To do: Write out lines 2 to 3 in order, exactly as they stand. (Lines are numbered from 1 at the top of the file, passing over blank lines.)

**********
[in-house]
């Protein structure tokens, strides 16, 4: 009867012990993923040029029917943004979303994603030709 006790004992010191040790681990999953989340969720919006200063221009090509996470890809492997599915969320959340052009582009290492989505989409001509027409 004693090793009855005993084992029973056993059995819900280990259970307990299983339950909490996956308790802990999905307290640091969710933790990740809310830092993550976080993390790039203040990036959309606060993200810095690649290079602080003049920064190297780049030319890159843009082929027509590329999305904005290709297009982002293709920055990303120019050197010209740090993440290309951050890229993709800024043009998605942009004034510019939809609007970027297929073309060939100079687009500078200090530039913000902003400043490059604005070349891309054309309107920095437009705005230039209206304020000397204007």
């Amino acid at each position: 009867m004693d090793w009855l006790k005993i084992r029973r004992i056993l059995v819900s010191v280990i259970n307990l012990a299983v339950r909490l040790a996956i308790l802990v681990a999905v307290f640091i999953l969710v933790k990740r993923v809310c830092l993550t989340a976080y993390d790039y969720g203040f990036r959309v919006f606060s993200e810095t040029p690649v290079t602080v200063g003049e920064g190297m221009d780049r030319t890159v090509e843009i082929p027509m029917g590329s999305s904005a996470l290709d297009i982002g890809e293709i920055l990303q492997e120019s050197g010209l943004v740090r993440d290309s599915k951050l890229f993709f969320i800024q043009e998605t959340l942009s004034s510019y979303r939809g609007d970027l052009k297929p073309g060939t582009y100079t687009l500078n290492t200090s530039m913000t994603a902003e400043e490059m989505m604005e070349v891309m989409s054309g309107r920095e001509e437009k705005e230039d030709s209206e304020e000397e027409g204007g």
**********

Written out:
């Protein structure tokens, strides 16, 4: 009867012990993923040029029917943004979303994603030709 006790004992010191040790681990999953989340969720919006200063221009090509996470890809492997599915969320959340052009582009290492989505989409001509027409 004693090793009855005993084992029973056993059995819900280990259970307990299983339950909490996956308790802990999905307290640091969710933790990740809310830092993550976080993390790039203040990036959309606060993200810095690649290079602080003049920064190297780049030319890159843009082929027509590329999305904005290709297009982002293709920055990303120019050197010209740090993440290309951050890229993709800024043009998605942009004034510019939809609007970027297929073309060939100079687009500078200090530039913000902003400043490059604005070349891309054309309107920095437009705005230039209206304020000397204007």
């Amino acid at each position: 009867m004693d090793w009855l006790k005993i084992r029973r004992i056993l059995v819900s010191v280990i259970n307990l012990a299983v339950r909490l040790a996956i308790l802990v681990a999905v307290f640091i999953l969710v933790k990740r993923v809310c830092l993550t989340a976080y993390d790039y969720g203040f990036r959309v919006f606060s993200e810095t040029p690649v290079t602080v200063g003049e920064g190297m221009d780049r030319t890159v090509e843009i082929p027509m029917g590329s999305s904005a996470l290709d297009i982002g890809e293709i920055l990303q492997e120019s050197g010209l943004v740090r993440d290309s599915k951050l890229f993709f969320i800024q043009e998605t959340l942009s004034s510019y979303r939809g609007d970027l052009k297929p073309g060939t582009y100079t687009l500078n290492t200090s530039m913000t994603a902003e400043e490059m989505m604005e070349v891309m989409s054309g309107r920095e001509e437009k705005e230039d030709s209206e304020e000397e027409g204007g």